Finally after strolling around until darkness, and because the stores were closing for the day, we headed back into Portsmouth, which was still bustling. This area which was settled in the early 1600’s was first explored by a European named Martin Pring in 1603. The village was settled by English immigrants in 1630 and named Piscataqua, after the Abenaki name for the river. Then the village was called Strawberry Banke, after the many wild strawberries growing beside the Piscataqua River, a tidal estuary with a swift current. Strategically located for trade between upstream industries and mercantile interests abroad, the port prospered. Fishing, lumber and shipbuilding were principal businesses of the region.
At the town's incorporation in 1653, it was named Portsmouth in honor of the colony's founder, John Mason. He had been captain of the port of Portsmouth, England, in the county of Hampshire, for which New Hampshire is named. In 1679, Portsmouth became the colonial capital. It also became a refuge for exiles from Puritan Massachusetts. When Queen Anne's War ended, the town was selected by Governor Joseph Dudley to host negotiations for the 1713 Treaty of Portsmouth, which temporarily ended hostilities between the Abenaki Indians and English settlements of the Province of Massachusetts Bay and New Hampshire.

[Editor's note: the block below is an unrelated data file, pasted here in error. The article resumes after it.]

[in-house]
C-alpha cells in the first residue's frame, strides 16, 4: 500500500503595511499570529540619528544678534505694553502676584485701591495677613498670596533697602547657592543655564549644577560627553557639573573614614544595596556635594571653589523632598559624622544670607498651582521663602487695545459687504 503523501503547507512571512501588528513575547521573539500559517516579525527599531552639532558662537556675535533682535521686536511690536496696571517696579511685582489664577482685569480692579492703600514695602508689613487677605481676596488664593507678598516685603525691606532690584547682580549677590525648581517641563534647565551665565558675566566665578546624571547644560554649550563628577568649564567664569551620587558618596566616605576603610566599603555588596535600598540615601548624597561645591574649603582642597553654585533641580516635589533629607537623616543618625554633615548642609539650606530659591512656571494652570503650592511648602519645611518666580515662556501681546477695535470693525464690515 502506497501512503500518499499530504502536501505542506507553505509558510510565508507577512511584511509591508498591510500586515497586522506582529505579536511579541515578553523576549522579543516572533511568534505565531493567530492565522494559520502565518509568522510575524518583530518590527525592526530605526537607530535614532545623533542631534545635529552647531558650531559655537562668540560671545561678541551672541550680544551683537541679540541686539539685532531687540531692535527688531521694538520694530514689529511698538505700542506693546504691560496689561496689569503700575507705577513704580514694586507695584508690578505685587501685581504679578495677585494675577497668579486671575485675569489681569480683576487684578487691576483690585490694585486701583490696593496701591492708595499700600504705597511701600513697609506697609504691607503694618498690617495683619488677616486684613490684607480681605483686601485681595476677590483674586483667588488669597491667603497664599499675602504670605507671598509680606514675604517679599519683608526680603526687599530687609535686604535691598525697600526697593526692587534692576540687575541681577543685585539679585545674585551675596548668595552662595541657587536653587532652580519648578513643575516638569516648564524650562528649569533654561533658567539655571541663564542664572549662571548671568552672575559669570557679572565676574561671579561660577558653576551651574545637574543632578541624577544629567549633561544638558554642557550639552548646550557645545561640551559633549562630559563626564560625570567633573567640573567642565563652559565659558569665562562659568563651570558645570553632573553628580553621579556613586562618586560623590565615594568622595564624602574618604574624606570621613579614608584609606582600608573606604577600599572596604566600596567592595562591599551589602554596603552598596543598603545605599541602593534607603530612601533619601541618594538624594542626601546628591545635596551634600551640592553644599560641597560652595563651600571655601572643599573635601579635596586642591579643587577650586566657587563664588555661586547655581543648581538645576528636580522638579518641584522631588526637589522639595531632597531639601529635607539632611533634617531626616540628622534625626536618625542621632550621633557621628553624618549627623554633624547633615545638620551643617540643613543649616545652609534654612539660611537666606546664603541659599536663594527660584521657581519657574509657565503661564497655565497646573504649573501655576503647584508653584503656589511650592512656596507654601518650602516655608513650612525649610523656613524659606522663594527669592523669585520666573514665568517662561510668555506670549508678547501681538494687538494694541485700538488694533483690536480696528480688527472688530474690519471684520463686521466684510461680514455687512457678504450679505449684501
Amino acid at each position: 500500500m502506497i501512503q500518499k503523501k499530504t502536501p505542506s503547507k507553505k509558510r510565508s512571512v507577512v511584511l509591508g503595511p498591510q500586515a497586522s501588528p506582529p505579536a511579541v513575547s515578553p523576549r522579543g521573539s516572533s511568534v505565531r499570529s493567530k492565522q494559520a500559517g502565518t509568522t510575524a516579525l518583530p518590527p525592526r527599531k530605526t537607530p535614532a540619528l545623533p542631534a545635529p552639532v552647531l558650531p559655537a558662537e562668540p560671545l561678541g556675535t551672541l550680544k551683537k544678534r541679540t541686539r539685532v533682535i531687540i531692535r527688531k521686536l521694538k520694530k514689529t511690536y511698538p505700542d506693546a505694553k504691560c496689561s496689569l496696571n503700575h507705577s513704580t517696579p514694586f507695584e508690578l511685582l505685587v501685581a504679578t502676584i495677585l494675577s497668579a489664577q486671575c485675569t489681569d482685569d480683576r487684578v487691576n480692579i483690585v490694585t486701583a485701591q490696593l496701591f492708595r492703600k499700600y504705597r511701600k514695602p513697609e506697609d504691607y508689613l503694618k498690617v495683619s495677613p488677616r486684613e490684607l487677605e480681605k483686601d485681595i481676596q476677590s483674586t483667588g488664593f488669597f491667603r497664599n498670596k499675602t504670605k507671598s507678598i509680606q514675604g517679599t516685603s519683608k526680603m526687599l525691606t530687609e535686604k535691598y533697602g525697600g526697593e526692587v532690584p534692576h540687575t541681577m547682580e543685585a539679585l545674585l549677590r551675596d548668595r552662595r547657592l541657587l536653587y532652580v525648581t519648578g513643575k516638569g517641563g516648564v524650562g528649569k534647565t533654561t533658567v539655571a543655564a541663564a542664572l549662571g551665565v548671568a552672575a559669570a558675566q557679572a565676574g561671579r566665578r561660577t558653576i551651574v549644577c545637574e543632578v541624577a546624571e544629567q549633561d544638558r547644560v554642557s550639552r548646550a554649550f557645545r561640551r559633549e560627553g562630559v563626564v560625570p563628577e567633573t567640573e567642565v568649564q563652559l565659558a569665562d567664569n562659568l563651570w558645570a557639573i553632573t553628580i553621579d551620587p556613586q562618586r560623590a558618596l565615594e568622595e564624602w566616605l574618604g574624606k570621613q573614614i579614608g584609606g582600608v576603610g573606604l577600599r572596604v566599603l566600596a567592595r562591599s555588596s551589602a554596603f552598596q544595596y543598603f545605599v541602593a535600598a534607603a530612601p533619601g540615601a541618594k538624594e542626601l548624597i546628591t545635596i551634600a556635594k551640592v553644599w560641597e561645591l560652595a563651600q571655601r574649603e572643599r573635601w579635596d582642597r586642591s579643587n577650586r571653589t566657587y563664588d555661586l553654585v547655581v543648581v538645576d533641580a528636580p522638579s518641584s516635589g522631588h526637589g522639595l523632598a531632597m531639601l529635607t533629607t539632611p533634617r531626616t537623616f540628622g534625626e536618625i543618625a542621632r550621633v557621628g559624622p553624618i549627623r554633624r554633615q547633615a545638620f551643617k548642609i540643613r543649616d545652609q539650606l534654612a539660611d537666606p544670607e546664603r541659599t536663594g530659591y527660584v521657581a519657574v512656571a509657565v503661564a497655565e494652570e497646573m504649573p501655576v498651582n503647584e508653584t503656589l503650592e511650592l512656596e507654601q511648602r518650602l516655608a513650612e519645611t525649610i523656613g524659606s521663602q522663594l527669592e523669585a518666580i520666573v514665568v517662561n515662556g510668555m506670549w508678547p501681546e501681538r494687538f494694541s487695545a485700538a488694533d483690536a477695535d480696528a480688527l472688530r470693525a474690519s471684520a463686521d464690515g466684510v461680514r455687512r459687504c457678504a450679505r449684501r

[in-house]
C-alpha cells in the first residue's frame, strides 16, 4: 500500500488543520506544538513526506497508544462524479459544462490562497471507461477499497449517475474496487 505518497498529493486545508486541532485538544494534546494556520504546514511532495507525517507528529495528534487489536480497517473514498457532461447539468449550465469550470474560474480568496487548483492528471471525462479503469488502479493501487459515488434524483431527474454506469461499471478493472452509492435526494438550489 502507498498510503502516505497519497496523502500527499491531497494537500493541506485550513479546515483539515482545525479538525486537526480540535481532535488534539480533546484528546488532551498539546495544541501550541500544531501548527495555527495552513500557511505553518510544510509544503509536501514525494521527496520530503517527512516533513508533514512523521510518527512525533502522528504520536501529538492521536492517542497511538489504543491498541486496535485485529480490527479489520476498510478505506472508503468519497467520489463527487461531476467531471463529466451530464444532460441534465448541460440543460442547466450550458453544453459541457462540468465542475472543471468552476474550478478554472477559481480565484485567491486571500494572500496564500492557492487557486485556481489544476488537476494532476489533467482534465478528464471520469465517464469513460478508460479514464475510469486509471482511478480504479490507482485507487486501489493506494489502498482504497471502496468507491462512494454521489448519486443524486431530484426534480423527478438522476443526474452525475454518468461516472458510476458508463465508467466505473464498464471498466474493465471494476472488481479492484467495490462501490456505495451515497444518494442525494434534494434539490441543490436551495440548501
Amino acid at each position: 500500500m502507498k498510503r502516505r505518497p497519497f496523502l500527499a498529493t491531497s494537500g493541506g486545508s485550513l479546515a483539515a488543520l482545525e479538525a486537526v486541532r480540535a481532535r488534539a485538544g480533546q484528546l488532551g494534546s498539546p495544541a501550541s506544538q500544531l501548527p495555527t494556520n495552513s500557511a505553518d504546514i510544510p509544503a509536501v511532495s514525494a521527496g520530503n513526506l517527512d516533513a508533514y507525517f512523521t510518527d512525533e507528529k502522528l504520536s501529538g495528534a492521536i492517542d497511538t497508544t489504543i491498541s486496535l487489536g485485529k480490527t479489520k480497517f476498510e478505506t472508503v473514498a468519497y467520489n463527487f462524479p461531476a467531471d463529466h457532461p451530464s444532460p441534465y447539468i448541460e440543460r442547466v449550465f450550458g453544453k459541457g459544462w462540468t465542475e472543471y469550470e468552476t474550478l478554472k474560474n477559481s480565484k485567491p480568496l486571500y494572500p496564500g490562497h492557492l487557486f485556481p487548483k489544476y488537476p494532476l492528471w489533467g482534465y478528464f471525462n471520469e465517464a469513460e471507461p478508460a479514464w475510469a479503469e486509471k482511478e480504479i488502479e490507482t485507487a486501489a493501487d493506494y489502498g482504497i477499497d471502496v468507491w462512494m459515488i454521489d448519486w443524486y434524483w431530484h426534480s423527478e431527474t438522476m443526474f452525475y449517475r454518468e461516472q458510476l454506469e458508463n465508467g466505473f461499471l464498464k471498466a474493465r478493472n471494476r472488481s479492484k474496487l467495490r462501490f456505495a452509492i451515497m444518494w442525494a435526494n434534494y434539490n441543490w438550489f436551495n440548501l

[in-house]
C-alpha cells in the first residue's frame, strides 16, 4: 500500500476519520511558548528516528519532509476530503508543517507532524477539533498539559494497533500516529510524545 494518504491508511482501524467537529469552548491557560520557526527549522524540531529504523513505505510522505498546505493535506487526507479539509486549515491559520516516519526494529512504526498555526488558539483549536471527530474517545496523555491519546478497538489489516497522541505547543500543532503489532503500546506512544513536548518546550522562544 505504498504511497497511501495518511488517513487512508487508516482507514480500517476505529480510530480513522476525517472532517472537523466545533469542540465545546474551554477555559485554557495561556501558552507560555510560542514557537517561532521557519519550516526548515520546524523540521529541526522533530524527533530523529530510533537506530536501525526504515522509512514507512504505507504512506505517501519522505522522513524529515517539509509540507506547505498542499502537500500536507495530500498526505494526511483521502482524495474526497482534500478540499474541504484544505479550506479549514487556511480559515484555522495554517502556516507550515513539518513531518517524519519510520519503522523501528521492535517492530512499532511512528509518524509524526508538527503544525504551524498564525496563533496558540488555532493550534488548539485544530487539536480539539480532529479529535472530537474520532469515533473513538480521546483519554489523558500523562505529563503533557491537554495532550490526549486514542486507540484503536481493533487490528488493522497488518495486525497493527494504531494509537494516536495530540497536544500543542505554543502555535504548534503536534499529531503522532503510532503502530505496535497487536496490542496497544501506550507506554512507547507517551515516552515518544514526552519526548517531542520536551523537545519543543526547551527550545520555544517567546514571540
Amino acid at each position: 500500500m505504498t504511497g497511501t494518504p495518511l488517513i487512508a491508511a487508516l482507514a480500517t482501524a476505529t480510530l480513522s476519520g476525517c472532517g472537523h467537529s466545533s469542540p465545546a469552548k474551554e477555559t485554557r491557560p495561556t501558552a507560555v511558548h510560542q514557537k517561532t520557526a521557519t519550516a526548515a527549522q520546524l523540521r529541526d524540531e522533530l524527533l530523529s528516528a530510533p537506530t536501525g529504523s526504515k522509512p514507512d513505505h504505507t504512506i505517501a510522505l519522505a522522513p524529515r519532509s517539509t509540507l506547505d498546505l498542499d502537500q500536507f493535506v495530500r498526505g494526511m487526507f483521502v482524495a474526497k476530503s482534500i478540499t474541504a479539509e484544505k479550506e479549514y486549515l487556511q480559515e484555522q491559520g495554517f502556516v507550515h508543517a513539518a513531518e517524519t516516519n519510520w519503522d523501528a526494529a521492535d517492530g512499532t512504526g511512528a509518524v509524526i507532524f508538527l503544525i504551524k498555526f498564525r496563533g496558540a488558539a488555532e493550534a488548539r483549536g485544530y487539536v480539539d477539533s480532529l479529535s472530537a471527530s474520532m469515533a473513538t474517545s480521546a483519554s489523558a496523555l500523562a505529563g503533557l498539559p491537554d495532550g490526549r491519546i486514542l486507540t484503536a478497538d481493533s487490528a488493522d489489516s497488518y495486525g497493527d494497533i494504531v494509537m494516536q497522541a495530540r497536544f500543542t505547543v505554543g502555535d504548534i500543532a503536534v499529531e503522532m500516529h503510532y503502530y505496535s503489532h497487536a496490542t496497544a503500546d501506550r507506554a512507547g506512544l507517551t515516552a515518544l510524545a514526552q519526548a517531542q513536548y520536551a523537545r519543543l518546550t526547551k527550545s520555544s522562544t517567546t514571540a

The days as a port, or a refuge from Puritanical intolerance, are long over. The days of the Triangle Trade are long over, and now the city enjoys a reputation, well-deserved, as a summer tourist Mecca.
We were pretty tired by 9:30 pm, and we made our way back to the Sheraton, which is almost in the center of town. As we arrived in the lobby, we met a number of the pilots and the ground crew who fly and service the US Navy’s Blue Angels. This elite flying group has been performing since 1946 when it first started doing aerial acrobatics with WWII era propeller-driven planes like the Hellcat and Bearcat.